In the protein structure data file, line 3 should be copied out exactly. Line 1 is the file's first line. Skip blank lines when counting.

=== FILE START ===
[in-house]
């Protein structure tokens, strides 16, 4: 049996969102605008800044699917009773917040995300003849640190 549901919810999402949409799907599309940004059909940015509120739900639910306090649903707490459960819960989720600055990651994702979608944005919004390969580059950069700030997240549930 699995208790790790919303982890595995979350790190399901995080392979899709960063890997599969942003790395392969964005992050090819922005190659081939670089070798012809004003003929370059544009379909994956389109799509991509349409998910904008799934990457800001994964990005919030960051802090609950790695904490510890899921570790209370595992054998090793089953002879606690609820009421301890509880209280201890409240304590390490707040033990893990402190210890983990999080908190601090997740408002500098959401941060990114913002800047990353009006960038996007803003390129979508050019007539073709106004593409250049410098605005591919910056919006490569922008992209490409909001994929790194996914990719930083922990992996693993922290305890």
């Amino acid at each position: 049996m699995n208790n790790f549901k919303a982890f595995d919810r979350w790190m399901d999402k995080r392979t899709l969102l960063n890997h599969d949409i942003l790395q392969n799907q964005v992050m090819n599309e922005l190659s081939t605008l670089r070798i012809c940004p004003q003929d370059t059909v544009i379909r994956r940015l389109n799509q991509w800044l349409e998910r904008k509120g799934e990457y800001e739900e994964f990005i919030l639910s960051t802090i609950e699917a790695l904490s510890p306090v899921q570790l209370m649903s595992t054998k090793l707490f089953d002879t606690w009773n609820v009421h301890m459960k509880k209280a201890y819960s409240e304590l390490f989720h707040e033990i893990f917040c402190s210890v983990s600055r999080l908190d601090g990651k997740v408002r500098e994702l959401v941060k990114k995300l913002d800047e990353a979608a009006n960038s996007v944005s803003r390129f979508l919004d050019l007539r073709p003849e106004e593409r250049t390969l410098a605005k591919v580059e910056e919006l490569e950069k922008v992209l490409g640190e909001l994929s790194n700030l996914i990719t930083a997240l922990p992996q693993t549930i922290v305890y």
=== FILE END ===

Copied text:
């Amino acid at each position: 049996m699995n208790n790790f549901k919303a982890f595995d919810r979350w790190m399901d999402k995080r392979t899709l969102l960063n890997h599969d949409i942003l790395q392969n799907q964005v992050m090819n599309e922005l190659s081939t605008l670089r070798i012809c940004p004003q003929d370059t059909v544009i379909r994956r940015l389109n799509q991509w800044l349409e998910r904008k509120g799934e990457y800001e739900e994964f990005i919030l639910s960051t802090i609950e699917a790695l904490s510890p306090v899921q570790l209370m649903s595992t054998k090793l707490f089953d002879t606690w009773n609820v009421h301890m459960k509880k209280a201890y819960s409240e304590l390490f989720h707040e033990i893990f917040c402190s210890v983990s600055r999080l908190d601090g990651k997740v408002r500098e994702l959401v941060k990114k995300l913002d800047e990353a979608a009006n960038s996007v944005s803003r390129f979508l919004d050019l007539r073709p003849e106004e593409r250049t390969l410098a605005k591919v580059e910056e919006l490569e950069k922008v992209l490409g640190e909001l994929s790194n700030l996914i990719t930083a997240l922990p992996q693993t549930i922290v305890y």